DETROIT (ChurchMilitant.com) - ChurchMilitant.com spoke with the author of a study released Monday revealing non-religious married couples who introduce pornography into their marriage are more likely to divorce, whereas religious couples are not.
The study revealed non-religious men who started watching porn during marriage nearly doubled their chances of divorce from six percent to 12 percent. And non-religious women who started watching porn during marriage nearly tripled their chance of divorce from six percent to 16 percent.
The study, titled "Til Porn Do Us Part? Longitudinal Effects of Pornography Use on Divorce," was presented in Seattle, Washington for the 111th Annual Meeting of the American Sociological Association.
Church Militant spoke with the author of the study, Dr. Samuel Perry of the University of Oklahoma. "My finding in the paper about porn use and divorce was unique in that religious commitment seemed to protect couples from divorce in the face of porn use," he commented. "So it could be that religious persons suffer more in the marital quality because of porn use, but religion also keeps them from breaking up."
Religious couples often feel the effects of porn just as painfully even though they do not separate. "Something I've noticed in my own research, however, is that the negative consequences of porn use on romantic relationships are felt most severely by religious couples," Dr. Perry told ChurchMilitant.com. "This is likely due to the fact that religious men feel more shame for their porn use and masturbation, and religious women are more hurt and disgusted by their partner's use, which can lead to more fights, distrust, lack of sex and more porn use for the man."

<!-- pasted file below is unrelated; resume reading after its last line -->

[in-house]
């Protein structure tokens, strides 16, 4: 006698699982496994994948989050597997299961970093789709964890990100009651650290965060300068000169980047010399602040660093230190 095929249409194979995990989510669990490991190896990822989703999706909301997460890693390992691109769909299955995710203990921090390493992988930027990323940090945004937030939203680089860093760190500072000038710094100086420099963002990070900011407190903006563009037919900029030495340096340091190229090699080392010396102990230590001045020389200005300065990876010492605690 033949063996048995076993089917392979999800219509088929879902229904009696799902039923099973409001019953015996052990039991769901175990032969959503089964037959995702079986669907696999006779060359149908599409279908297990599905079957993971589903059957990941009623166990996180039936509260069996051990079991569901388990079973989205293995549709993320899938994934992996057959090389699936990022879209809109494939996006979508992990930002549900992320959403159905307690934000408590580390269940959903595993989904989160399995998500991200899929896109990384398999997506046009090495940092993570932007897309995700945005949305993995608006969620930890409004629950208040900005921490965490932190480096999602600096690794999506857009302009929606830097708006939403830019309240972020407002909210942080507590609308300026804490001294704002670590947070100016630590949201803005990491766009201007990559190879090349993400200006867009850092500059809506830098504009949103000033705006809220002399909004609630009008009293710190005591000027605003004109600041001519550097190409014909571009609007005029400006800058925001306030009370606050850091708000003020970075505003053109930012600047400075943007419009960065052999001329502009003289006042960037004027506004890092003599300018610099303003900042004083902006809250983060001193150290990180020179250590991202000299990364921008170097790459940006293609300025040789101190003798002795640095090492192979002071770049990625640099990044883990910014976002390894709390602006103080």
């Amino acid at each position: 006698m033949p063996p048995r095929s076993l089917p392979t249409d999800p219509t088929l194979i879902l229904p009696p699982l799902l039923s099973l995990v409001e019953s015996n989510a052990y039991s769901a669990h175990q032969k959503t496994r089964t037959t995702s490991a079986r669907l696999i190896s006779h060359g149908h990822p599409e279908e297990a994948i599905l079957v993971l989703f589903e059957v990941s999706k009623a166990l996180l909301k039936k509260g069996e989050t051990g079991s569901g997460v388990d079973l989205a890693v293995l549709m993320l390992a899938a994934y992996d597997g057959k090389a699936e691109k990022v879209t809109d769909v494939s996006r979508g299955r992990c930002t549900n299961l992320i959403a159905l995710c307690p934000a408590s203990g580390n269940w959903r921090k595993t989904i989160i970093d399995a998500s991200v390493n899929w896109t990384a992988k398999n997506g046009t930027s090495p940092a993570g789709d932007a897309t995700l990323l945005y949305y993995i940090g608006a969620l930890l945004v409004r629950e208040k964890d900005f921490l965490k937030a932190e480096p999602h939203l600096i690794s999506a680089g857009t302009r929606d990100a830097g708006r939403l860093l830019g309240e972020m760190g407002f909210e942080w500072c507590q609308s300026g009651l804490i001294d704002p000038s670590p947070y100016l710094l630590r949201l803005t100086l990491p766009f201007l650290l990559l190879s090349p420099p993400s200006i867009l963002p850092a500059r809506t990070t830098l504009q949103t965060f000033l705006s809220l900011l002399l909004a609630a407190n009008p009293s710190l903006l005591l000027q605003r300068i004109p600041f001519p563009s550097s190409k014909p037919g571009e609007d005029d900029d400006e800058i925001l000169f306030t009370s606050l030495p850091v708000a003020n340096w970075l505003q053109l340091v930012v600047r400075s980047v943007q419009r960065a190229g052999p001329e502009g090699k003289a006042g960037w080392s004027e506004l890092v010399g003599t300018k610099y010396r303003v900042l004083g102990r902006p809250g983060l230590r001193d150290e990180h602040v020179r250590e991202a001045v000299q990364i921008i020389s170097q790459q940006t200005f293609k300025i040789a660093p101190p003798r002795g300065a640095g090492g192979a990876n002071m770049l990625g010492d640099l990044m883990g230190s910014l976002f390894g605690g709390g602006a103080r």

The study also confirmed that lust is an habitual vice more for men as they struggle to cease using pornography. Dr. Perry explained that "for men, porn use is far more likely to be an habitual thing, a part of the daily routine."
When asked why religious couples are more likely to stay together even though one spouse may be using porn, he answered, "Religious communities may provide more counseling resources when porn is discovered and becomes a problem. Relatively irreligious persons may not have such resources and thus could be more likely to just call it quits."
Multiple Christian news outlets have picked up on Dr. Perry's recent study. When asked what he thinks about all the media coverage, he responded, "I'm not surprised by this, and I think it's a good thing. Pornography use is a huge moral problem for conservative Christians and it's extremely damaging to their relationships."